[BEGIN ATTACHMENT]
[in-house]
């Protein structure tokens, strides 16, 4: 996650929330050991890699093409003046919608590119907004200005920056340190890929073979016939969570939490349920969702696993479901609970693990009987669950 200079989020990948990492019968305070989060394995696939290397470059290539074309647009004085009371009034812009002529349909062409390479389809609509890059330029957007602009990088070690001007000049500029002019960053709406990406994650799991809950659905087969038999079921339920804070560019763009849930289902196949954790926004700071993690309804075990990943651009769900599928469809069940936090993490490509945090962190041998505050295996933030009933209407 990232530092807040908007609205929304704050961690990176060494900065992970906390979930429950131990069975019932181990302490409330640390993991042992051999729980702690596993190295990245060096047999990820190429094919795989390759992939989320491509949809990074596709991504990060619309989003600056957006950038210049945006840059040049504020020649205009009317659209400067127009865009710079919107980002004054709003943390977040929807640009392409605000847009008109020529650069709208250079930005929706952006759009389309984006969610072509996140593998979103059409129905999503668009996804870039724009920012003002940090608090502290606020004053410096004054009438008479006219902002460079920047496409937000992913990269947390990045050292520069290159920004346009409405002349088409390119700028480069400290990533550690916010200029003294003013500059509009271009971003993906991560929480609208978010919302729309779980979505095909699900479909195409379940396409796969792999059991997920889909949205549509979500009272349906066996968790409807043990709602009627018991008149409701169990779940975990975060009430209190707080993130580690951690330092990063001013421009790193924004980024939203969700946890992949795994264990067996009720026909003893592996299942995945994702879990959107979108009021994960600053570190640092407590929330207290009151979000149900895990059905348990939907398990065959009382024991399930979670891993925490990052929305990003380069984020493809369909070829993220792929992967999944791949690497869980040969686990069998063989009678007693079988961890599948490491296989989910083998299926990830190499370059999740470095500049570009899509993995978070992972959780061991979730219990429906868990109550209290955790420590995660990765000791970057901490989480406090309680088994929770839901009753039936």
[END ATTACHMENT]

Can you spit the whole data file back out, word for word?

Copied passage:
[in-house]
């Protein structure tokens, strides 16, 4: 996650929330050991890699093409003046919608590119907004200005920056340190890929073979016939969570939490349920969702696993479901609970693990009987669950 200079989020990948990492019968305070989060394995696939290397470059290539074309647009004085009371009034812009002529349909062409390479389809609509890059330029957007602009990088070690001007000049500029002019960053709406990406994650799991809950659905087969038999079921339920804070560019763009849930289902196949954790926004700071993690309804075990990943651009769900599928469809069940936090993490490509945090962190041998505050295996933030009933209407 990232530092807040908007609205929304704050961690990176060494900065992970906390979930429950131990069975019932181990302490409330640390993991042992051999729980702690596993190295990245060096047999990820190429094919795989390759992939989320491509949809990074596709991504990060619309989003600056957006950038210049945006840059040049504020020649205009009317659209400067127009865009710079919107980002004054709003943390977040929807640009392409605000847009008109020529650069709208250079930005929706952006759009389309984006969610072509996140593998979103059409129905999503668009996804870039724009920012003002940090608090502290606020004053410096004054009438008479006219902002460079920047496409937000992913990269947390990045050292520069290159920004346009409405002349088409390119700028480069400290990533550690916010200029003294003013500059509009271009971003993906991560929480609208978010919302729309779980979505095909699900479909195409379940396409796969792999059991997920889909949205549509979500009272349906066996968790409807043990709602009627018991008149409701169990779940975990975060009430209190707080993130580690951690330092990063001013421009790193924004980024939203969700946890992949795994264990067996009720026909003893592996299942995945994702879990959107979108009021994960600053570190640092407590929330207290009151979000149900895990059905348990939907398990065959009382024991399930979670891993925490990052929305990003380069984020493809369909070829993220792929992967999944791949690497869980040969686990069998063989009678007693079988961890599948490491296989989910083998299926990830190499370059999740470095500049570009899509993995978070992972959780061991979730219990429906868990109550209290955790420590995660990765000791970057901490989480406090309680088994929770839901009753039936």